Skepticism, Empathy, and Animal Suffering

Journal of Bioethical Inquiry 10 (4):457-467 (2013)
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Abstract

The suffering of nonhuman animals has become a noted factor in deciding public policy and legislative change. Yet, despite this growing concern, skepticism toward such suffering is still surprisingly common. This paper analyzes the merits of the skeptical approach, both in its moderate and extreme forms. In the first part it is claimed that the type of criterion for verification concerning the mental states of other animals posed by skepticism is overly (and, in the case of extreme skepticism, illogically) demanding. Resting on Wittgenstein and Husserl, it is argued that skepticism relies on a misguided epistemology and, thus, that key questions posed by it face the risk of absurdity. In the second part of the paper it is suggested that, instead of skepticism, empathy together with intersubjectivity be adopted. Edith Stein’s take on empathy, along with contemporary findings, are explored, and the claim is made that it is only via these two methods of understanding that the suffering of nonhuman animals can be perceived.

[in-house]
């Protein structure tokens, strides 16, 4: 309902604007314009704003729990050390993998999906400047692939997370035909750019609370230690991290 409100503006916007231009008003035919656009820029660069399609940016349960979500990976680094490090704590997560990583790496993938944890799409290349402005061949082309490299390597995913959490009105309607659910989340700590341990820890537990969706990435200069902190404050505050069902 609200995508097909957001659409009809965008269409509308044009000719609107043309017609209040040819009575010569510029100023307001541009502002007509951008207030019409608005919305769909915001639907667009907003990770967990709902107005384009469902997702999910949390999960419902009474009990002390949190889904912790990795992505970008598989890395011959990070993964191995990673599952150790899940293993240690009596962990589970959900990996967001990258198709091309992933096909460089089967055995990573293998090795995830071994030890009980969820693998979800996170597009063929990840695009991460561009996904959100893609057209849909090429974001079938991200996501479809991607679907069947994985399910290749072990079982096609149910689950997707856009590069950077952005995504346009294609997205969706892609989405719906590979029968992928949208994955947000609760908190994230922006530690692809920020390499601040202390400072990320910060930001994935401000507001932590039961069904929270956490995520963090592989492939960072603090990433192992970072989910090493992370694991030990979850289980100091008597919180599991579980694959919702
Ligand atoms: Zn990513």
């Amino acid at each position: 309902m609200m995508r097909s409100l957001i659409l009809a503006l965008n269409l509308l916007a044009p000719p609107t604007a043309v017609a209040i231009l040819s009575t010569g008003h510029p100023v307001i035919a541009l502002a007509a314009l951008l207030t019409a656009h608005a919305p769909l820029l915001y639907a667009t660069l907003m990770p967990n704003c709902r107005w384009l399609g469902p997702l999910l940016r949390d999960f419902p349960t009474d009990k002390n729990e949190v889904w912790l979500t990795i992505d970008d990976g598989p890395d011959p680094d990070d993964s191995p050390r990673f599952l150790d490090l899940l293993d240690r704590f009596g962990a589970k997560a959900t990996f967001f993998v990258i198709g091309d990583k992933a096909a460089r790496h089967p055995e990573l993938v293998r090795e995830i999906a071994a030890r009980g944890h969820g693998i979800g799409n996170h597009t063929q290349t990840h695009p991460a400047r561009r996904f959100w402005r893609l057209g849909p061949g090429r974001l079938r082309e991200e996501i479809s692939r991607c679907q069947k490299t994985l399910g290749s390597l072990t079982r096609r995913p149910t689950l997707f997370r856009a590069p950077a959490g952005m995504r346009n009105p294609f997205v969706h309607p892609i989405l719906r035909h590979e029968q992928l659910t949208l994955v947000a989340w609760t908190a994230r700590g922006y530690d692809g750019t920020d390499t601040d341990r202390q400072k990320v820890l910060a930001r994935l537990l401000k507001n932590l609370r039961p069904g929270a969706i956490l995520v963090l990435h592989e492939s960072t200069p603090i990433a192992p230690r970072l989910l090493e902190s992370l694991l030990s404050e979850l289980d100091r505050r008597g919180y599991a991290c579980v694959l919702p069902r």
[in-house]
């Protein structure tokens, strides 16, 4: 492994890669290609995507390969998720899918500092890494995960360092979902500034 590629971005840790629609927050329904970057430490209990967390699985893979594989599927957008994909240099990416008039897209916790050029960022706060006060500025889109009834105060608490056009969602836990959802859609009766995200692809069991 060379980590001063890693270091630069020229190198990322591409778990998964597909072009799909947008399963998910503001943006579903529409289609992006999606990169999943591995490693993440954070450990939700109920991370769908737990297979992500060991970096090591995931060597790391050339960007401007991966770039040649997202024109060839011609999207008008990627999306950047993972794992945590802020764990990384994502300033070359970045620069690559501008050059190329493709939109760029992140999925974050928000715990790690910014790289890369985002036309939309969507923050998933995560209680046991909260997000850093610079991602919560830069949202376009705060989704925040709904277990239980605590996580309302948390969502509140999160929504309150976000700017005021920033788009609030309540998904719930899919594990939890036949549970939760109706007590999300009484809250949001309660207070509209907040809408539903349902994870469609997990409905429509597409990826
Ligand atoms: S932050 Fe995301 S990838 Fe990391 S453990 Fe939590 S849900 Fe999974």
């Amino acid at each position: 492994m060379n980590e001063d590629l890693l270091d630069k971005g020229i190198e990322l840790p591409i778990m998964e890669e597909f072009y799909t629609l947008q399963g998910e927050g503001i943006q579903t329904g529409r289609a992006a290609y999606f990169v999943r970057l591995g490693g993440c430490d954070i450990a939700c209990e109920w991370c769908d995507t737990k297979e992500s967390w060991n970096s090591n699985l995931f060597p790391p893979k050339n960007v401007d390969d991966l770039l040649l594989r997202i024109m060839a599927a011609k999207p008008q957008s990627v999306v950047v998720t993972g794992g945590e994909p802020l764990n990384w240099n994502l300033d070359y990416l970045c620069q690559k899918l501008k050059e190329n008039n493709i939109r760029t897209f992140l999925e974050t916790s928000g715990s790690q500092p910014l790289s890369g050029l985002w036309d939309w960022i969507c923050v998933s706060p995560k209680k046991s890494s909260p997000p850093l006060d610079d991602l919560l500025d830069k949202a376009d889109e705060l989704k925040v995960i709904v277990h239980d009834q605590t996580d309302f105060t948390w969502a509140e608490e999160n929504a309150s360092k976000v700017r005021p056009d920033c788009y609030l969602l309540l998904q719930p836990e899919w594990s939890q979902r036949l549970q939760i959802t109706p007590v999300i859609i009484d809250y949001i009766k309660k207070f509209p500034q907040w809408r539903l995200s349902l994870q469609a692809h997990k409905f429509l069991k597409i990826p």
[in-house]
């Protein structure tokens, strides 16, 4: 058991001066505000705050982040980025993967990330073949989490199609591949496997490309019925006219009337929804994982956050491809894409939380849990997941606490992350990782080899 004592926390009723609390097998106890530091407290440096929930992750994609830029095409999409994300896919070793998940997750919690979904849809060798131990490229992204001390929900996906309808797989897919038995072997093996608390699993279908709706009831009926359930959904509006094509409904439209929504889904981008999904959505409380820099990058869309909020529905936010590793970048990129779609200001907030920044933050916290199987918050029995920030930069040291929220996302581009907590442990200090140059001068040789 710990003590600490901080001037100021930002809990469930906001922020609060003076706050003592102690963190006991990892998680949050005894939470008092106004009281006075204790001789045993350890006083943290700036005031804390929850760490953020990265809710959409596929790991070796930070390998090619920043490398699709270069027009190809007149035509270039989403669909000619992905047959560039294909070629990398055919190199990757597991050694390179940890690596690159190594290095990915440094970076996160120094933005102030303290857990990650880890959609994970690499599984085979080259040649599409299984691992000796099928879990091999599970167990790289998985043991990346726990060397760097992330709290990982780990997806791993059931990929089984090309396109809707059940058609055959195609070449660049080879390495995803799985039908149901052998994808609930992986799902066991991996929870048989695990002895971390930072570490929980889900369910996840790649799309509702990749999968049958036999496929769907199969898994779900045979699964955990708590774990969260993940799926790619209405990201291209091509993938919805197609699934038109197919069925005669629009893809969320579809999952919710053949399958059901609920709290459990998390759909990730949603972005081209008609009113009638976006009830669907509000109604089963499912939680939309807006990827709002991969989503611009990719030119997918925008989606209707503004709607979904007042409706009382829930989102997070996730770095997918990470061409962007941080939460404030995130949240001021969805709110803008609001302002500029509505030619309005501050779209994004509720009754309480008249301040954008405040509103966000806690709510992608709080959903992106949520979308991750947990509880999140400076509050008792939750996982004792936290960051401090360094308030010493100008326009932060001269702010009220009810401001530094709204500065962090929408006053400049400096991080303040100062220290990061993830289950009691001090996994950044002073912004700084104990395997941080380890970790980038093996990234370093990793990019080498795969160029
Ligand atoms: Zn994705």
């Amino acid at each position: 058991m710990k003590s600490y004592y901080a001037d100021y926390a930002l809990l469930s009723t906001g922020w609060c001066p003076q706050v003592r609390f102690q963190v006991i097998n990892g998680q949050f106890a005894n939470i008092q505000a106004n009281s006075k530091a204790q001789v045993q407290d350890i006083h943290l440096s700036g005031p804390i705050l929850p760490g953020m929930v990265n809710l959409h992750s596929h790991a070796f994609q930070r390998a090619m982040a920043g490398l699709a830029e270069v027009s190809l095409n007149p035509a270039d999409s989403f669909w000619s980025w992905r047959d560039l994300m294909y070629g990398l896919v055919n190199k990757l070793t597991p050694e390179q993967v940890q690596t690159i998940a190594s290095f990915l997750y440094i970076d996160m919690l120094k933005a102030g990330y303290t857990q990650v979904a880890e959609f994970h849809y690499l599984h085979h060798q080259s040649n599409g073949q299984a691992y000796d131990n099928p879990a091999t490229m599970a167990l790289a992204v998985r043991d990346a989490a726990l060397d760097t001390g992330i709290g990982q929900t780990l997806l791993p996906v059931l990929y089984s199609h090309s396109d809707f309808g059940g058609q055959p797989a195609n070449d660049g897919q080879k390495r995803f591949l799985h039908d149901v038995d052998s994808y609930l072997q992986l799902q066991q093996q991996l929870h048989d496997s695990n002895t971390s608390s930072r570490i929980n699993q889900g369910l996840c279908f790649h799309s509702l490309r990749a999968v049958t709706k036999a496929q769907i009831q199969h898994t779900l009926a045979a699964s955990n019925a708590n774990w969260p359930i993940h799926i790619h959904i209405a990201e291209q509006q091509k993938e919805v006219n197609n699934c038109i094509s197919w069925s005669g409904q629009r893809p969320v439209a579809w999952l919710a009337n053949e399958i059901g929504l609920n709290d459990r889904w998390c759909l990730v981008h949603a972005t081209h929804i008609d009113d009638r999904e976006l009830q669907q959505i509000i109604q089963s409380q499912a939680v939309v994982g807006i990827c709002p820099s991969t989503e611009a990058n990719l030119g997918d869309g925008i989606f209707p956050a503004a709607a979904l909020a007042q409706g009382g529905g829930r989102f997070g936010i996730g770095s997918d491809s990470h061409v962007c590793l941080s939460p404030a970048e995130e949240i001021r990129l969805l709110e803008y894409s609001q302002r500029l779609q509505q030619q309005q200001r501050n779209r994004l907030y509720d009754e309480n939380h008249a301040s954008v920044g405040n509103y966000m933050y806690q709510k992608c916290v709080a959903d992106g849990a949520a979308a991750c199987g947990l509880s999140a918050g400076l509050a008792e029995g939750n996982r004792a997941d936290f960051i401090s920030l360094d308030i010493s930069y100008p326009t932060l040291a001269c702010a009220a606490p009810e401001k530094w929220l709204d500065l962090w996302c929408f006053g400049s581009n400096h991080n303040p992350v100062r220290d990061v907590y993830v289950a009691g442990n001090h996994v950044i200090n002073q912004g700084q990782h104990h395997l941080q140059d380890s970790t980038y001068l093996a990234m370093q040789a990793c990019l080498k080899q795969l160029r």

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Citations of this work

Empirical Methods in Animal Ethics.Kirsten Persson & David Shaw - 2015 - Journal of Agricultural and Environmental Ethics 28 (5):853-866.
Bioethics and Nonhuman Animals.Rob Irvine, Chris Degeling & Ian Kerridge - 2013 - Journal of Bioethical Inquiry 10 (4):435-440.
Hume, Humans and Animals.Michael-John Turp - 2020 - The Journal of Ethics 24 (1):119-136.

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